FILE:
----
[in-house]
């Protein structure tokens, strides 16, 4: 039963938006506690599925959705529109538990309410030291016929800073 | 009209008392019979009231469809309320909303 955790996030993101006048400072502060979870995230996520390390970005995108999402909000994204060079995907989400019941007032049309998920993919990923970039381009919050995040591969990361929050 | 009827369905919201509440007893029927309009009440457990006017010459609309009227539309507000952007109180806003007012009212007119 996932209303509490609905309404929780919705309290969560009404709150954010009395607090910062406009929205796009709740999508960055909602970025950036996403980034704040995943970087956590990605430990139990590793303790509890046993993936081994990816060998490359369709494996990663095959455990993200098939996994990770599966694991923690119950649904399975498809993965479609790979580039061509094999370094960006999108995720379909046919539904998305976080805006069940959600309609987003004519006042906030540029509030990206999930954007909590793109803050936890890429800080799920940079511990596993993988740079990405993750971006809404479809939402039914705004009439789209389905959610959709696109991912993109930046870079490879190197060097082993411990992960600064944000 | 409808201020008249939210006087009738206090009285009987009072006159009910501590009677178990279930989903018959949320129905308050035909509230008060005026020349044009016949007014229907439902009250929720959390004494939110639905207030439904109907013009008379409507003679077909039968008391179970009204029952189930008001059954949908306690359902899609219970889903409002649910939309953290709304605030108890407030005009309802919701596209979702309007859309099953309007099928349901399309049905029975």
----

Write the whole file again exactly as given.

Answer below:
[in-house]
């Protein structure tokens, strides 16, 4: 039963938006506690599925959705529109538990309410030291016929800073 | 009209008392019979009231469809309320909303 955790996030993101006048400072502060979870995230996520390390970005995108999402909000994204060079995907989400019941007032049309998920993919990923970039381009919050995040591969990361929050 | 009827369905919201509440007893029927309009009440457990006017010459609309009227539309507000952007109180806003007012009212007119 996932209303509490609905309404929780919705309290969560009404709150954010009395607090910062406009929205796009709740999508960055909602970025950036996403980034704040995943970087956590990605430990139990590793303790509890046993993936081994990816060998490359369709494996990663095959455990993200098939996994990770599966694991923690119950649904399975498809993965479609790979580039061509094999370094960006999108995720379909046919539904998305976080805006069940959600309609987003004519006042906030540029509030990206999930954007909590793109803050936890890429800080799920940079511990596993993988740079990405993750971006809404479809939402039914705004009439789209389905959610959709696109991912993109930046870079490879190197060097082993411990992960600064944000 | 409808201020008249939210006087009738206090009285009987009072006159009910501590009677178990279930989903018959949320129905308050035909509230008060005026020349044009016949007014229907439902009250929720959390004494939110639905207030439904109907013009008379409507003679077909039968008391179970009204029952189930008001059954949908306690359902899609219970889903409002649910939309953290709304605030108890407030005009309802919701596209979702309007859309099953309007099928349901399309049905029975």